Kangaroo clay lick in Yandoit

by | Sep 11, 2015 | Uncategorized

Ah the wondrous benefits of the naturalist who gets to know his or her patch very well indeed! I had the privilege of heading out on a bush walk with Sharon and Dave in the Yandoit area last Saturday; with a host of other local walkers, kids and dogs.

Last year at a birthday barbecue Sharon and Dave had mentioned they knew of a kangaroo clay lick in the Yandoit area. And happily this walk took us straight past! They had noticed the hole on a few occasions, and one day they saw a kangaroo actually using it.

And demonstrated here by their cute terrier Daisy:

We tasted the clay to see if it was salty or high in mineral content but couldn’t tell!
A quick search online and I have found an article from the Australian Journal of Mammalogy called ‘Facultative geophagy at natural licks in an Ausyralian marsupial’ by Emily C Best et al 2003. This article looked at the use of clay licks by eastern grey kangaroos – and looked at whether geophagy was prompted by dietary mineral content, reproductive phase or thermoregulation. The authors believe that geophagy or clay licking in eastern grey kangaroos is facultative rather than obligative ( done on an as-needs basis) as it has not been observed in other very highly studied populations. The clay licks examined in their study had significantly higher levels of sodium, magnesium and sulphur.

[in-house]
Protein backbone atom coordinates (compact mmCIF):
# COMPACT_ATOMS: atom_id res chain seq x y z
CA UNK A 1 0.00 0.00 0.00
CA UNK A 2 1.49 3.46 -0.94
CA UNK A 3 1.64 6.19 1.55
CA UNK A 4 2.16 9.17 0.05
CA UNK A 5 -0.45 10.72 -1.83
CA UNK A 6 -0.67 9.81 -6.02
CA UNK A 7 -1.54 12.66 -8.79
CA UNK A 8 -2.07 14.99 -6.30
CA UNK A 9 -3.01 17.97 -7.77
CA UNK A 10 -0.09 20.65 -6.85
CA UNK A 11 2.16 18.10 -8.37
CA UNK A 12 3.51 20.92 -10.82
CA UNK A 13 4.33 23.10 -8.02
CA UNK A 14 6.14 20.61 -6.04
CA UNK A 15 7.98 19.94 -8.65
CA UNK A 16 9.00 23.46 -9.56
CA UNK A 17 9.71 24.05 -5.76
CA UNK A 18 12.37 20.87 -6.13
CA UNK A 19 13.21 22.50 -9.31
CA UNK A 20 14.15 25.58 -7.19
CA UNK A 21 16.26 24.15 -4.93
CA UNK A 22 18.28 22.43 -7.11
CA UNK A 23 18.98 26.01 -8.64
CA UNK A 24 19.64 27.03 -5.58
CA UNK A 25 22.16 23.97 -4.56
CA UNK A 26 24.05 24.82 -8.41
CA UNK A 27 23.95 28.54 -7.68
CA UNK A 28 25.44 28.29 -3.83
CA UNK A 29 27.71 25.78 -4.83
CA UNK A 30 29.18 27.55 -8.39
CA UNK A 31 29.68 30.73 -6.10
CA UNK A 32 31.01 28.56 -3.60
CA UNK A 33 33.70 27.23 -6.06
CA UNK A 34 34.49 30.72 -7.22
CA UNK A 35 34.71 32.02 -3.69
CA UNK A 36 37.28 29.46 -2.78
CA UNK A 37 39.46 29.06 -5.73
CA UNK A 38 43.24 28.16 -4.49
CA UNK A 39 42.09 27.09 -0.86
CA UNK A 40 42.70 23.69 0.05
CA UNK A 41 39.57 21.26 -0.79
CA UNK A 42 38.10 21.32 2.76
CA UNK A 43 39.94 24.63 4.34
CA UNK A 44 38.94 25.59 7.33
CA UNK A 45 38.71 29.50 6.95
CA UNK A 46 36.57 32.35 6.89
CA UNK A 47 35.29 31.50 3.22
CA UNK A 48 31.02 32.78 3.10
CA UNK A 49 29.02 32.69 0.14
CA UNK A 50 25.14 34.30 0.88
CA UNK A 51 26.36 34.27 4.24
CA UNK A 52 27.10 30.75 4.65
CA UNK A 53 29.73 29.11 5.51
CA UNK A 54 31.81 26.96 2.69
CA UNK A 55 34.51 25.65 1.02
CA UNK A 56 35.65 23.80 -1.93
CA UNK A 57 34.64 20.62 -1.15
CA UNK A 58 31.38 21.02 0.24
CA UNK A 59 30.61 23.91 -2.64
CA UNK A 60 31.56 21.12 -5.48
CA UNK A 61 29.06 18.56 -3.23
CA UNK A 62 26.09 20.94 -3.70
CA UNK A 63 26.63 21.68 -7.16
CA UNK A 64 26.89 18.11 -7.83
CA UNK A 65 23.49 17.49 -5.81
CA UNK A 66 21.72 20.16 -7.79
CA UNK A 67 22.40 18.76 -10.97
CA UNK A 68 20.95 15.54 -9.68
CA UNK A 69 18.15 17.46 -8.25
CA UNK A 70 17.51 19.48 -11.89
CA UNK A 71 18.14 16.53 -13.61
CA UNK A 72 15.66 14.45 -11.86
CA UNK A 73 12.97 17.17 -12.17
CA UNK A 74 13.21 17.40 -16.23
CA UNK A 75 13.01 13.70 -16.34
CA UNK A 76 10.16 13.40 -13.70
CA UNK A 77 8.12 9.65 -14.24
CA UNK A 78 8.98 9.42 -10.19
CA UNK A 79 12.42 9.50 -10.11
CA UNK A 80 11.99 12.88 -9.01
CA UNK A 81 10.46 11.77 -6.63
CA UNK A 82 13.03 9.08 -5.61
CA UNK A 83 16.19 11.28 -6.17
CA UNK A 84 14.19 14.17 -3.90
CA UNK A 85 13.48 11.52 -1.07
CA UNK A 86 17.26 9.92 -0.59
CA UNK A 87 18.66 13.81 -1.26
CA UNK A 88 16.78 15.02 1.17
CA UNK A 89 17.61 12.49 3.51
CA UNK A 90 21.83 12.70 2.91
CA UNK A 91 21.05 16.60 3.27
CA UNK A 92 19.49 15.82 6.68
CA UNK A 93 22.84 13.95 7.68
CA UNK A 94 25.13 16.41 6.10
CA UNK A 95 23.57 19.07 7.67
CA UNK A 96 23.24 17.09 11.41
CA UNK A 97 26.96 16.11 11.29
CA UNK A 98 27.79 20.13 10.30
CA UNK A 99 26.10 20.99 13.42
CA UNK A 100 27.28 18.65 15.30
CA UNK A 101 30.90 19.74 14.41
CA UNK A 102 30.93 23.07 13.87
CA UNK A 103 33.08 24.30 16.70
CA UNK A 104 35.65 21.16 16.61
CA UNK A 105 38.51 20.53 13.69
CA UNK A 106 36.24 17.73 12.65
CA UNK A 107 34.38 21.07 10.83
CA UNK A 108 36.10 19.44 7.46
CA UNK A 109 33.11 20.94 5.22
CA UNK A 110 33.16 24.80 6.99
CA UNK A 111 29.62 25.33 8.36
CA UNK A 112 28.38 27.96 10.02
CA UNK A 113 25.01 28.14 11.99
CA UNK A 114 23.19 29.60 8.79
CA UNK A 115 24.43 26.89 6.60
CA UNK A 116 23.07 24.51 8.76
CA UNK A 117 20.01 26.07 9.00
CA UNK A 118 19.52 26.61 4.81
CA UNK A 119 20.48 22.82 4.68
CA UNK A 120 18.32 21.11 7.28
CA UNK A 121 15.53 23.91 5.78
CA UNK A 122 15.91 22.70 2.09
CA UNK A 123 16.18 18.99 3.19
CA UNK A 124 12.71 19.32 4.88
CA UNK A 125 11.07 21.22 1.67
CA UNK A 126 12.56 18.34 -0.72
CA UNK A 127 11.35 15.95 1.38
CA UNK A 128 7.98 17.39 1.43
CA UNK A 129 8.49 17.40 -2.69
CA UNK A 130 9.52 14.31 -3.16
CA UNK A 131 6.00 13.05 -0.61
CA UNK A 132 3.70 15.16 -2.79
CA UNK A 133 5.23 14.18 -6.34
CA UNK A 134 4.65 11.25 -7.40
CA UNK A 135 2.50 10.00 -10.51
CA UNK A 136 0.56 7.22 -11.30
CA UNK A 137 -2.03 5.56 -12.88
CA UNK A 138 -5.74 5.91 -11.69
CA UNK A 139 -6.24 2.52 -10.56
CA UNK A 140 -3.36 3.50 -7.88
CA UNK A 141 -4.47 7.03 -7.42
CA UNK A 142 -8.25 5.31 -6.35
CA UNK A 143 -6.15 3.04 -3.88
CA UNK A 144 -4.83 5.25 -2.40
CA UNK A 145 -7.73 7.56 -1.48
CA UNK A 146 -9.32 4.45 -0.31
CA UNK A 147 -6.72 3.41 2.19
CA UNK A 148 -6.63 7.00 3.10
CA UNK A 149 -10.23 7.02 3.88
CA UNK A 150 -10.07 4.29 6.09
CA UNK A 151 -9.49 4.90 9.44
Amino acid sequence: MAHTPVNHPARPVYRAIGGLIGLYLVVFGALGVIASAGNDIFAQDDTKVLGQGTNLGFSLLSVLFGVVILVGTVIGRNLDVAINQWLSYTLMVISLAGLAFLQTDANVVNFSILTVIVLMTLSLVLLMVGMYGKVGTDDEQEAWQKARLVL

Here is a pic of the teeth or scratch marks of this lick:

The authors conclude that ‘geophagy is most likely to be found in areas with high temperatures that are naturally low in sodium’. And that these factors were the motivators : mineral content of the grass at different times of years affected lick visits, reproductive status – lactating females, and temperatures : high temperatures – more sodium loss from the arm licking behaviour the roos use to keep cool.
But it’s funny – in central Victoria we have really long cold winters. Are we in a particularly low sodium area? Is this a western Victorian peculiarity? Perhaps this should be reported to a kangaroo ecologist! Thanks Sharon and Dave – top work! Pdf of the article available on request. : )